As we have all observed, Nate Silver and other purveyors of “data journalism” have gotten a lot of flak early in this election cycle, some of it warranted, but much of it the kind of taunting schoolyard kingpins typically inflict on tyros they instinctively understand will be rich and powerful someday.
Close to the line between rational objection and special pleading is a column from National Journal‘s house conservative, Josh Kraushaar, who begins with this hackish complaint about 538’s early Senate projections:

[C]ount me underwhelmed by the new wave of Senate prediction models assessing the probability of Republicans winning the upper chamber by one-tenth of a percentage point. It’s not that the models aren’t effective at what they’re designed to do. It’s that the methodology behind them is flawed. Unlike baseball, where the sample size runs in the thousands of at-bats or innings pitched, these models overemphasize a handful of early polls at the expense of on-the-ground intelligence on candidate quality. As Silver might put it, there’s a lot of noise to the signal.

So? Has Nate somehow failed to observe that the projections will become more reliable the closer we get to November? Or is there something else he’s missing? Yeah, that’s it:

The models also undervalue the big-picture indicators suggesting that 2014 is shaping up to be a wave election for Republicans, the type of environment where even seemingly safe incumbents can become endangered. Nearly every national poll, including Tuesday’s ABC News/Washington Post survey, contains ominous news for Senate Democrats. President Obama’s job approval is at an all-time low of 41 percent, and public opinion on his health care law hasn’t budged and remains a driving force in turning out disaffected voters to the polls to register their anger. Public opinion on the economy isn’t any better than it was before the 2010 midterms when the unemployment rate hit double-digits. Democrats hold only a 1-point lead on the generic ballot in the ABC/WaPo survey–worse positioning than before the GOP’s 2010 landslide.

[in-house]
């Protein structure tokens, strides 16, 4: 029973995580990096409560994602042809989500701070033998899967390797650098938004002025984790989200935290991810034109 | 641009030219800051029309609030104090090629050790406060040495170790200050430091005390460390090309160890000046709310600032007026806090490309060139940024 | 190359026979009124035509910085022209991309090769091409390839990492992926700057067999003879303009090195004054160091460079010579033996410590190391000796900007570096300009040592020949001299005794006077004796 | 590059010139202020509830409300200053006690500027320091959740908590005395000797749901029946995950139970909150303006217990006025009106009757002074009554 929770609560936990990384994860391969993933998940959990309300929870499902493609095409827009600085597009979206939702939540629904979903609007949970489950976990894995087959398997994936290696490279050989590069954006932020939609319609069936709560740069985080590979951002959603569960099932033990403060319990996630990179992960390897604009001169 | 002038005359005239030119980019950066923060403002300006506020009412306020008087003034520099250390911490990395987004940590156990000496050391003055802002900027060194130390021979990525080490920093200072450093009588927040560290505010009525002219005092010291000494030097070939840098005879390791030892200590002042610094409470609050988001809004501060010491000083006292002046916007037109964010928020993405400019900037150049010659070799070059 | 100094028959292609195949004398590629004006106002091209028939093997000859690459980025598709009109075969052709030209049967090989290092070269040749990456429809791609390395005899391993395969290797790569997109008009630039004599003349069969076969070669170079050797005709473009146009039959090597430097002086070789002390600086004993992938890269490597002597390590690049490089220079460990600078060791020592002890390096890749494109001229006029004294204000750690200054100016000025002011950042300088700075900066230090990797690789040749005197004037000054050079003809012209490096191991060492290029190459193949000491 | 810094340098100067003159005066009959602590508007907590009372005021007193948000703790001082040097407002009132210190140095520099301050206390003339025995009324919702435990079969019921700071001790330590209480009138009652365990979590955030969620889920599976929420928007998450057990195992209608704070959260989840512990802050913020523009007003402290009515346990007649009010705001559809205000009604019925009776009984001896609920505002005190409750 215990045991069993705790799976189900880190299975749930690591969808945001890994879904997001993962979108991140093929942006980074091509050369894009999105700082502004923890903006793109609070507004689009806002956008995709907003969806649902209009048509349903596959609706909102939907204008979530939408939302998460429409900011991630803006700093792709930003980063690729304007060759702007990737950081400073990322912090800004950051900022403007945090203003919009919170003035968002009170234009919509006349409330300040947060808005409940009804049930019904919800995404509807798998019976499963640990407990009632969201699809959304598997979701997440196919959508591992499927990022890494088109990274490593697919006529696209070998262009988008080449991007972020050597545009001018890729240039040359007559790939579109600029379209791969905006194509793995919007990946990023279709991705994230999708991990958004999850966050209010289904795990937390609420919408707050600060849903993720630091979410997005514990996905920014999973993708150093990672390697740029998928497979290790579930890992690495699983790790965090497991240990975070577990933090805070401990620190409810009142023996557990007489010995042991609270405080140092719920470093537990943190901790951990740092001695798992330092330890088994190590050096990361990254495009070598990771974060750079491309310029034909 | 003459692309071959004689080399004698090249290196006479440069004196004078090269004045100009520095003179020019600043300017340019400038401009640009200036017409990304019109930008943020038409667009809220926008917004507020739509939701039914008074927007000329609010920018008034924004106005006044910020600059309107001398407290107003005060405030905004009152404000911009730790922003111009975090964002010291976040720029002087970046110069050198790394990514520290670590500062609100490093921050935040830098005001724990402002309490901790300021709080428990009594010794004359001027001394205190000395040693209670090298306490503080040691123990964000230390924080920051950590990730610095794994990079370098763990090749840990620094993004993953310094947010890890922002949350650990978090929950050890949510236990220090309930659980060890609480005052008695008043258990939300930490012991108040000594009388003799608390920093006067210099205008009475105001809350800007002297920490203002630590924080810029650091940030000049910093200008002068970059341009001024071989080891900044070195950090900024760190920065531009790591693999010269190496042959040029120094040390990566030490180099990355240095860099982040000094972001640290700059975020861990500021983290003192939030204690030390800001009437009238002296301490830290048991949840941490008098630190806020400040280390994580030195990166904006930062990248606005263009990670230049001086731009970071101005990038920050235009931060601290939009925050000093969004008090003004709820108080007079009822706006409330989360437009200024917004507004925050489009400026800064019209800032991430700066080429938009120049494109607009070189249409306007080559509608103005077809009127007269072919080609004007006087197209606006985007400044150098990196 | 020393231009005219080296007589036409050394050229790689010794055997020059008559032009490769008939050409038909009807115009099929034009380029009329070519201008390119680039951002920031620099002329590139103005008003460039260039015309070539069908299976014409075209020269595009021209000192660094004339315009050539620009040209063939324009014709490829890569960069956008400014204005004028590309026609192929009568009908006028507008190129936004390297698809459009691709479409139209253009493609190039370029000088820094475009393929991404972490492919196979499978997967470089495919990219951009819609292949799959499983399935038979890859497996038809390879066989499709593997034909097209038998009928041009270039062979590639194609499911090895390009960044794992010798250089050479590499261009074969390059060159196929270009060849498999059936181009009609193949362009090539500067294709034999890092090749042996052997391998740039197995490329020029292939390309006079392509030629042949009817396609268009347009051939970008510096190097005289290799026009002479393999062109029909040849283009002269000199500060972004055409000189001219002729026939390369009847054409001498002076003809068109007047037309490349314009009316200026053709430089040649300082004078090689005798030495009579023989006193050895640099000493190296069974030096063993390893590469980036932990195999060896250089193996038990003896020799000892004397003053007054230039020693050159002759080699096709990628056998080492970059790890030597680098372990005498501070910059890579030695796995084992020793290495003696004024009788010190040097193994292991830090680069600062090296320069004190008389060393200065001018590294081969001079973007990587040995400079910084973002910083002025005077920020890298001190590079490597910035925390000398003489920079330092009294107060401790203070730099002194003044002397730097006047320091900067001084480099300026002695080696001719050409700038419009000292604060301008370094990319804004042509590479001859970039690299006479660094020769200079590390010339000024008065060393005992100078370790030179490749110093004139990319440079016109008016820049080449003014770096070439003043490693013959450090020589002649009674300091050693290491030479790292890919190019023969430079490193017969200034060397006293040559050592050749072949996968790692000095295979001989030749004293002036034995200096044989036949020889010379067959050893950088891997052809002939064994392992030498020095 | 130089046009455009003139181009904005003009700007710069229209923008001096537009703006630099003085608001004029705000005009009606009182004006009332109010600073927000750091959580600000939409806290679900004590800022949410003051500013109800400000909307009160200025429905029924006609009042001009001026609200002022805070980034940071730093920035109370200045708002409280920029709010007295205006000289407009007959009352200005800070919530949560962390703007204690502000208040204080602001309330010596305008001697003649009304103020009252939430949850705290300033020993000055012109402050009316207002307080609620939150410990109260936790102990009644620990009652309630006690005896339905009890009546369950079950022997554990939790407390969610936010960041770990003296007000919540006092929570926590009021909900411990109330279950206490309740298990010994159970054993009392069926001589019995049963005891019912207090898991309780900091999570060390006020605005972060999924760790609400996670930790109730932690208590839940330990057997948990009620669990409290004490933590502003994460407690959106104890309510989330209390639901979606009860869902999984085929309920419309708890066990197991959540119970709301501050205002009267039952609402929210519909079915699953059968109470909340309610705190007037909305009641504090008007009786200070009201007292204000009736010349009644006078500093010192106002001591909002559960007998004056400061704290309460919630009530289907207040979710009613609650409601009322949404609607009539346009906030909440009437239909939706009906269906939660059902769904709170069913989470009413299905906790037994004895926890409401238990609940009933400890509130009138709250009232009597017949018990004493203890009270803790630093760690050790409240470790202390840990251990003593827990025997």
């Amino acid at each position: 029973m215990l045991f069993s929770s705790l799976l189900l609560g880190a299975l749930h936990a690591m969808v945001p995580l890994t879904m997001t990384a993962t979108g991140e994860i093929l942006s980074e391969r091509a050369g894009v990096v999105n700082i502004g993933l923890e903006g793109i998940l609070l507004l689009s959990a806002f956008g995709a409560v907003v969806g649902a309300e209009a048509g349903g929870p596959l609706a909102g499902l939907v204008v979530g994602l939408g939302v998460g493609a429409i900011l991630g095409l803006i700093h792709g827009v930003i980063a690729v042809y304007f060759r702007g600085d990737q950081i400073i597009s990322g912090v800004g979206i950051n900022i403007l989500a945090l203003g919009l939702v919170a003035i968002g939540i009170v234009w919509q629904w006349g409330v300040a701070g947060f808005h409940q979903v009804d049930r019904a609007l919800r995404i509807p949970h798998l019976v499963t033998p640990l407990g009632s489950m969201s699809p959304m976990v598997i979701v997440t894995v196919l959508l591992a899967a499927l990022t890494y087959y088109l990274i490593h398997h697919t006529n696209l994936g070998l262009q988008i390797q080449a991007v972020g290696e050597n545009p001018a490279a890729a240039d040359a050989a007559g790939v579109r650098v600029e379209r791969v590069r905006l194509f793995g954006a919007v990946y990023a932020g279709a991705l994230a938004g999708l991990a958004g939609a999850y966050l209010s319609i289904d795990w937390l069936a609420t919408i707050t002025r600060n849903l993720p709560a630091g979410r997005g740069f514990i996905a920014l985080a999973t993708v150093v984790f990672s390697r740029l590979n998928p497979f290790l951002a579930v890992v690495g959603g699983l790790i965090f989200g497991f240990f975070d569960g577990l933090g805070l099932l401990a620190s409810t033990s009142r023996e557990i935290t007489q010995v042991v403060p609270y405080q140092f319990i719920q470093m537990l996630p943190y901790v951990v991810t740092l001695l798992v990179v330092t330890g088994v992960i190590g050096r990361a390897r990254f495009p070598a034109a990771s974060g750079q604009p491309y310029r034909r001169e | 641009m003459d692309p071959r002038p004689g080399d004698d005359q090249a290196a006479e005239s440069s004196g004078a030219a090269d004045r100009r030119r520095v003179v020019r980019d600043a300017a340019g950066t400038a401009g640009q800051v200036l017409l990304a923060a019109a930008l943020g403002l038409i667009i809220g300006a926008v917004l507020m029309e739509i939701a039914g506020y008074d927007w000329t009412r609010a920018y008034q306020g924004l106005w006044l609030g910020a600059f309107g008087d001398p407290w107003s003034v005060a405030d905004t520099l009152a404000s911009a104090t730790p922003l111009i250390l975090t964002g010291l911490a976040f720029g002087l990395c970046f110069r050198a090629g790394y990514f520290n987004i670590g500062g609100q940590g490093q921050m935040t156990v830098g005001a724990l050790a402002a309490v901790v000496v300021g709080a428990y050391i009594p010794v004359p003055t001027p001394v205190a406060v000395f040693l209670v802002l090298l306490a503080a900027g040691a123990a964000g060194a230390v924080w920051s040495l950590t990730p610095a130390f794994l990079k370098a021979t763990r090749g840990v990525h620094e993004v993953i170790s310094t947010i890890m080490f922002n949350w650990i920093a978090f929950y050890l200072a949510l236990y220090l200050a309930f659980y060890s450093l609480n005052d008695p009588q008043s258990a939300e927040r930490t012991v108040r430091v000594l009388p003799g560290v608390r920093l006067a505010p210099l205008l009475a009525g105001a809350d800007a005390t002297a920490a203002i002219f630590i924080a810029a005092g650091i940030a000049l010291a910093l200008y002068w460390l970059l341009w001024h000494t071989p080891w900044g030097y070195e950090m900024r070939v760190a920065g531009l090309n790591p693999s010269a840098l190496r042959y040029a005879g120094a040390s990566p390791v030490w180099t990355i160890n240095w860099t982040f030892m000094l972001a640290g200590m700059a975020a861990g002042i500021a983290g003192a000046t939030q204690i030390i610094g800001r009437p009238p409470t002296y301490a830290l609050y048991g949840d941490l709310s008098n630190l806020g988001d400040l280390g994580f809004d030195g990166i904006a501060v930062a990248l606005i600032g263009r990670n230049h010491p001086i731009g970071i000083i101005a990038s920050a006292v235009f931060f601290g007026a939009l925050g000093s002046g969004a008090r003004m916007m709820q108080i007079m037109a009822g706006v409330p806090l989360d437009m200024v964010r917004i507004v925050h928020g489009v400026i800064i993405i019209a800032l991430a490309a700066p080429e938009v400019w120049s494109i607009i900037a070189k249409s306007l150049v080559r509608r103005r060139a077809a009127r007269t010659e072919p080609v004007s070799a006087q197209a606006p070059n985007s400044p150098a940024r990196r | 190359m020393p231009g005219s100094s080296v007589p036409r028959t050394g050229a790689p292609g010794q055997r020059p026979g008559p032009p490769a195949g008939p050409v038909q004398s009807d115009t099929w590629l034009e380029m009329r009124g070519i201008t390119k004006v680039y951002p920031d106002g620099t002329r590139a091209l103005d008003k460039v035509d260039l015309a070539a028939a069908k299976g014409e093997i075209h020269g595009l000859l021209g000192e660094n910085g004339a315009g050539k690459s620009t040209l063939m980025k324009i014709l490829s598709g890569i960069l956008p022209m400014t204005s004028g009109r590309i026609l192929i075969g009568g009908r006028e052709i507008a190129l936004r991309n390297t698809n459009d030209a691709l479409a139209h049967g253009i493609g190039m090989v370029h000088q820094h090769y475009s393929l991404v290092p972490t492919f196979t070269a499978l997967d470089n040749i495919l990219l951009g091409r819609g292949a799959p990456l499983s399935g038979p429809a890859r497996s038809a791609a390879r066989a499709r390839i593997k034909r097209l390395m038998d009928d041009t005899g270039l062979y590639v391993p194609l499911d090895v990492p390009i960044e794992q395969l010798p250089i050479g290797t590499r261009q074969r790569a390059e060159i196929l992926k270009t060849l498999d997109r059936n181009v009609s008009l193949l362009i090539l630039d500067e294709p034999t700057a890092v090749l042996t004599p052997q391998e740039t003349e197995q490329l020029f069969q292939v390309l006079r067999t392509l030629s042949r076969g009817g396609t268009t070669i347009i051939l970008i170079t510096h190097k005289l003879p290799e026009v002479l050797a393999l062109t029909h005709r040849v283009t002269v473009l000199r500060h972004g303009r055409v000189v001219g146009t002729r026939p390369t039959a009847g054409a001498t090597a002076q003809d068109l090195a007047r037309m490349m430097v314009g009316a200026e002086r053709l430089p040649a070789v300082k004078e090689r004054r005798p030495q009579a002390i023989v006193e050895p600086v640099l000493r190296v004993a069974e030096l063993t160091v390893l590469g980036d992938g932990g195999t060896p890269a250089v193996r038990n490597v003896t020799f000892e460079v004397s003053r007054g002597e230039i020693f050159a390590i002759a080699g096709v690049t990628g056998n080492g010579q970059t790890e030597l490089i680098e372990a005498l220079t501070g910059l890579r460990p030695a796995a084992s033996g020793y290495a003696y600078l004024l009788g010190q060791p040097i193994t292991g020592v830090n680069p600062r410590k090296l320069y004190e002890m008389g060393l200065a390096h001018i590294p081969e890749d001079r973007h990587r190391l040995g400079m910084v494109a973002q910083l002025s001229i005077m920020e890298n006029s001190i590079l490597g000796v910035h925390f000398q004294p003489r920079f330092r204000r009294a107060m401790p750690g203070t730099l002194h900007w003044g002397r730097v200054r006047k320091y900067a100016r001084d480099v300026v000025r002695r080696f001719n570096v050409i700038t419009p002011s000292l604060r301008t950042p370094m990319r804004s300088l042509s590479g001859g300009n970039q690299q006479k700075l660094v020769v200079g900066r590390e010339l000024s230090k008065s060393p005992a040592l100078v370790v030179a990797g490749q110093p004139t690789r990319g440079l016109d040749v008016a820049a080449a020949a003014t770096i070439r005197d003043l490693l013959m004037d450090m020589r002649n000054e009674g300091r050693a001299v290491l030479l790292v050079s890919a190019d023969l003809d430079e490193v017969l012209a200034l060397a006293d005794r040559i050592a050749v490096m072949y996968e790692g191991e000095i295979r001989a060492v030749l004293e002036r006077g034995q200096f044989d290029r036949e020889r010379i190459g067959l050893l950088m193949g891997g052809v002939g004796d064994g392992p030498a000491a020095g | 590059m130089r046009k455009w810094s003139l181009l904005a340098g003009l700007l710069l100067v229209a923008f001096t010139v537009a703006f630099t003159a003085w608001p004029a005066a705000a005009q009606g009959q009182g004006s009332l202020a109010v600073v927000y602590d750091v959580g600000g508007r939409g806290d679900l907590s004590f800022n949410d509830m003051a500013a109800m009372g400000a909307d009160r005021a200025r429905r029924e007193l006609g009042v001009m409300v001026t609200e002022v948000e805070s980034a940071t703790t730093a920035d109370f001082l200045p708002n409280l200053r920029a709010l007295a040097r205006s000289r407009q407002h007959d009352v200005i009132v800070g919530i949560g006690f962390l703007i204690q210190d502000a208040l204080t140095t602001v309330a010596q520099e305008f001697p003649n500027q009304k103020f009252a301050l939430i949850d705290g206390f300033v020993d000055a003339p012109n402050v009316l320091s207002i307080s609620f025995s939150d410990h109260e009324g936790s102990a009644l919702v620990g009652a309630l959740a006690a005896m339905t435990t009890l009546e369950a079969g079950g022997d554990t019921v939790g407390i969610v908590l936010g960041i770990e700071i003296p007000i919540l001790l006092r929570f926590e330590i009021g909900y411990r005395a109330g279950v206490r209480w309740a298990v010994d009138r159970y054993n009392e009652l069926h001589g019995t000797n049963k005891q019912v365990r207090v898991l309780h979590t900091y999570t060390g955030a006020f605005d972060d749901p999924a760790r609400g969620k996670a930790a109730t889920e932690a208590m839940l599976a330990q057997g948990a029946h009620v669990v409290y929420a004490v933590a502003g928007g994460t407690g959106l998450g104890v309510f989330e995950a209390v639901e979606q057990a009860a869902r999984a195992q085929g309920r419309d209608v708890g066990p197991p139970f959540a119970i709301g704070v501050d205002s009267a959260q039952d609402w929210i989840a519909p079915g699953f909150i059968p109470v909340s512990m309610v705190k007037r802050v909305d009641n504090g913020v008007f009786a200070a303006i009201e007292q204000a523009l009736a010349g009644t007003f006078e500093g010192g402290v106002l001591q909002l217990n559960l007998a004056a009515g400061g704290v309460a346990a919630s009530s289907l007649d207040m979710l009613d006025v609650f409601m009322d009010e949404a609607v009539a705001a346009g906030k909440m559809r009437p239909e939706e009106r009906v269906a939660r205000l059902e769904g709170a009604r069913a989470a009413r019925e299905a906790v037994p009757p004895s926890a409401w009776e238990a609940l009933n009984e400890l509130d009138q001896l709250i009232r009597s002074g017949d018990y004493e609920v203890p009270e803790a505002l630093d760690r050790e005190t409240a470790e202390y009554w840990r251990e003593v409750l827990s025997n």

Now if cherry-picking the most bleak of national indicators and then comparing them to indicators that largely proved wrong in 2010 proves another Republican “wave” is on the way, then it will always, always seem apparent just on the horizon to those who want to see it. National indicators, BTW, are just as subject to change as state polls, and Silver, BTW, does factor in Obama’s approval ratings and economic conditions.
But then having done the journalistic equivalent of “trash-talking,” Kraushaar eschews said practice and offers his own, quasi-empirically based projections, which (with the exception of a strange, wonder-if-they-are-related paean to Iowa Senate candidate Joni Ernst) follow pretty much the same sorts of micro-indicators Silver uses.
So it’s tough to figure out when a guy like Kaushaar is spinning or telling us what he really thinks. That’s generally not a problem for Nate Silver.

Which is why I find nit-picking about data-based political journalism to be so often misguided. Criticize the data where it’s warranted. But when you do so, lay off the spin.


Battleground voters more positive on Affordable Care Act and GOP likely hurt by repeal focus, starting with independents

Battleground voters more positive on Affordable Care Act and GOP likely hurt by repeal focus, starting with independents


MacGillis: Dems Should Ditch ‘Midterm Fatalism’

Alec MacGillis’s “Democrats Can Overcome Their Midterm Fatalism–If They Get Over Themselves” at The New Republic restates a key message point of Sasha Issenberg’s recent article in the same magazine. MacGillis says it a little differently, but his emphasis should help bring the midterm challenge into focus: